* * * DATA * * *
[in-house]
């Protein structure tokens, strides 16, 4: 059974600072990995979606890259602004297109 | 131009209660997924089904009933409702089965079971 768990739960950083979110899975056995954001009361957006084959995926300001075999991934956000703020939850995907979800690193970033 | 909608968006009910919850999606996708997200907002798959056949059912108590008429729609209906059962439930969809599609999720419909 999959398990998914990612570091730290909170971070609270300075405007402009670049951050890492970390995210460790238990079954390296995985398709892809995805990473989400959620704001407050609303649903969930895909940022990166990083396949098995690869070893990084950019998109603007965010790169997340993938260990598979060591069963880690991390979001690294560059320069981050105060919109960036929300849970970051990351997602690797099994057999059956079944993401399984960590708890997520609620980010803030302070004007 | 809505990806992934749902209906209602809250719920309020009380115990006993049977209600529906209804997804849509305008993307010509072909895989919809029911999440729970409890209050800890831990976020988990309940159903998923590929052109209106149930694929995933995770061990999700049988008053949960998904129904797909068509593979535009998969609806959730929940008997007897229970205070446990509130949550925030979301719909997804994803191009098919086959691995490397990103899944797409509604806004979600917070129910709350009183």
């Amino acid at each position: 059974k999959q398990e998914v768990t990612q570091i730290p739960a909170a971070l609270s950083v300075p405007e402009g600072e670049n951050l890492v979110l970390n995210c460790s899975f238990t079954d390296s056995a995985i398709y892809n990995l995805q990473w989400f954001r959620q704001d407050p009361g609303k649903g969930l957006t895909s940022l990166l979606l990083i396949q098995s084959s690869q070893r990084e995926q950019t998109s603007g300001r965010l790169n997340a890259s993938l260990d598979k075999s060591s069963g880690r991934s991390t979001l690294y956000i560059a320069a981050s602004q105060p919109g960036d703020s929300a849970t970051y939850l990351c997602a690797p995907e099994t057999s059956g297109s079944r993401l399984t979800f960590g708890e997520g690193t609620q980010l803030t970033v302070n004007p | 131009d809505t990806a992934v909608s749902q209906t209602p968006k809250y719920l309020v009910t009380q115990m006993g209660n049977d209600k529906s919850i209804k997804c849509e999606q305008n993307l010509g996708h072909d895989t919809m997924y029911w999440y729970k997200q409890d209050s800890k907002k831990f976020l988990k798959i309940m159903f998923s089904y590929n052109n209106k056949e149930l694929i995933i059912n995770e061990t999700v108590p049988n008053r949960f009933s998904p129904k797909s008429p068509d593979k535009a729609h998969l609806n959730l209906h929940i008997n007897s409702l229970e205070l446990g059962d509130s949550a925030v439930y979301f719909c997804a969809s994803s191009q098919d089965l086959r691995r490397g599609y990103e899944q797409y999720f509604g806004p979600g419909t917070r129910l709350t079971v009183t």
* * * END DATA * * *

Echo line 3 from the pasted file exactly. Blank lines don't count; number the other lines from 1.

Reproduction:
């Amino acid at each position: 059974k999959q398990e998914v768990t990612q570091i730290p739960a909170a971070l609270s950083v300075p405007e402009g600072e670049n951050l890492v979110l970390n995210c460790s899975f238990t079954d390296s056995a995985i398709y892809n990995l995805q990473w989400f954001r959620q704001d407050p009361g609303k649903g969930l957006t895909s940022l990166l979606l990083i396949q098995s084959s690869q070893r990084e995926q950019t998109s603007g300001r965010l790169n997340a890259s993938l260990d598979k075999s060591s069963g880690r991934s991390t979001l690294y956000i560059a320069a981050s602004q105060p919109g960036d703020s929300a849970t970051y939850l990351c997602a690797p995907e099994t057999s059956g297109s079944r993401l399984t979800f960590g708890e997520g690193t609620q980010l803030t970033v302070n004007p | 131009d809505t990806a992934v909608s749902q209906t209602p968006k809250y719920l309020v009910t009380q115990m006993g209660n049977d209600k529906s919850i209804k997804c849509e999606q305008n993307l010509g996708h072909d895989t919809m997924y029911w999440y729970k997200q409890d209050s800890k907002k831990f976020l988990k798959i309940m159903f998923s089904y590929n052109n209106k056949e149930l694929i995933i059912n995770e061990t999700v108590p049988n008053r949960f009933s998904p129904k797909s008429p068509d593979k535009a729609h998969l609806n959730l209906h929940i008997n007897s409702l229970e205070l446990g059962d509130s949550a925030v439930y979301f719909c997804a969809s994803s191009q098919d089965l086959r691995r490397g599609y990103e899944q797409y999720f509604g806004p979600g419909t917070r129910l709350t079971v009183t």